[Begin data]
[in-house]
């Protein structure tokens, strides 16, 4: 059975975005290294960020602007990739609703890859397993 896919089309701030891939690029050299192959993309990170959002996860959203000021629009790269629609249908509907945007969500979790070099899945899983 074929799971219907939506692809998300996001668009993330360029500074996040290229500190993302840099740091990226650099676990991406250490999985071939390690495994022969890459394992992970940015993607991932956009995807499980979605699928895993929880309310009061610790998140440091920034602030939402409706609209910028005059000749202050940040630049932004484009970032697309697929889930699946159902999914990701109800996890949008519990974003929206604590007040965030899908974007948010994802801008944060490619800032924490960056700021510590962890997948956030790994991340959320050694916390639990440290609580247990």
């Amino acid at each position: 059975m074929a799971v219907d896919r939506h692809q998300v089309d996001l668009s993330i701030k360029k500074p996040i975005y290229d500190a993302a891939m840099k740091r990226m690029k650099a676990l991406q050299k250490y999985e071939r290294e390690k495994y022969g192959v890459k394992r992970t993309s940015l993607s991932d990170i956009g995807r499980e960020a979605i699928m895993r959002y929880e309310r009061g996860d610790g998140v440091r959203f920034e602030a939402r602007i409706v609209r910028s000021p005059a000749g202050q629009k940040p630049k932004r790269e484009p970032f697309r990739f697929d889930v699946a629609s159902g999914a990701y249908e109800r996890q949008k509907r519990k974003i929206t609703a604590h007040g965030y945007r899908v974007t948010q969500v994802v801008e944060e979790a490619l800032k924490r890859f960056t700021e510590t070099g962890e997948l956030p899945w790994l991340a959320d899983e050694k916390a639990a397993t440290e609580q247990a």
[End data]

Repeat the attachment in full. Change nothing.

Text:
[in-house]
């Protein structure tokens, strides 16, 4: 059975975005290294960020602007990739609703890859397993 896919089309701030891939690029050299192959993309990170959002996860959203000021629009790269629609249908509907945007969500979790070099899945899983 074929799971219907939506692809998300996001668009993330360029500074996040290229500190993302840099740091990226650099676990991406250490999985071939390690495994022969890459394992992970940015993607991932956009995807499980979605699928895993929880309310009061610790998140440091920034602030939402409706609209910028005059000749202050940040630049932004484009970032697309697929889930699946159902999914990701109800996890949008519990974003929206604590007040965030899908974007948010994802801008944060490619800032924490960056700021510590962890997948956030790994991340959320050694916390639990440290609580247990």
């Amino acid at each position: 059975m074929a799971v219907d896919r939506h692809q998300v089309d996001l668009s993330i701030k360029k500074p996040i975005y290229d500190a993302a891939m840099k740091r990226m690029k650099a676990l991406q050299k250490y999985e071939r290294e390690k495994y022969g192959v890459k394992r992970t993309s940015l993607s991932d990170i956009g995807r499980e960020a979605i699928m895993r959002y929880e309310r009061g996860d610790g998140v440091r959203f920034e602030a939402r602007i409706v609209r910028s000021p005059a000749g202050q629009k940040p630049k932004r790269e484009p970032f697309r990739f697929d889930v699946a629609s159902g999914a990701y249908e109800r996890q949008k509907r519990k974003i929206t609703a604590h007040g965030y945007r899908v974007t948010q969500v994802v801008e944060e979790a490619l800032k924490r890859f960056t700021e510590t070099g962890e997948l956030p899945w790994l991340a959320d899983e050694k916390a639990a397993t440290e609580q247990a």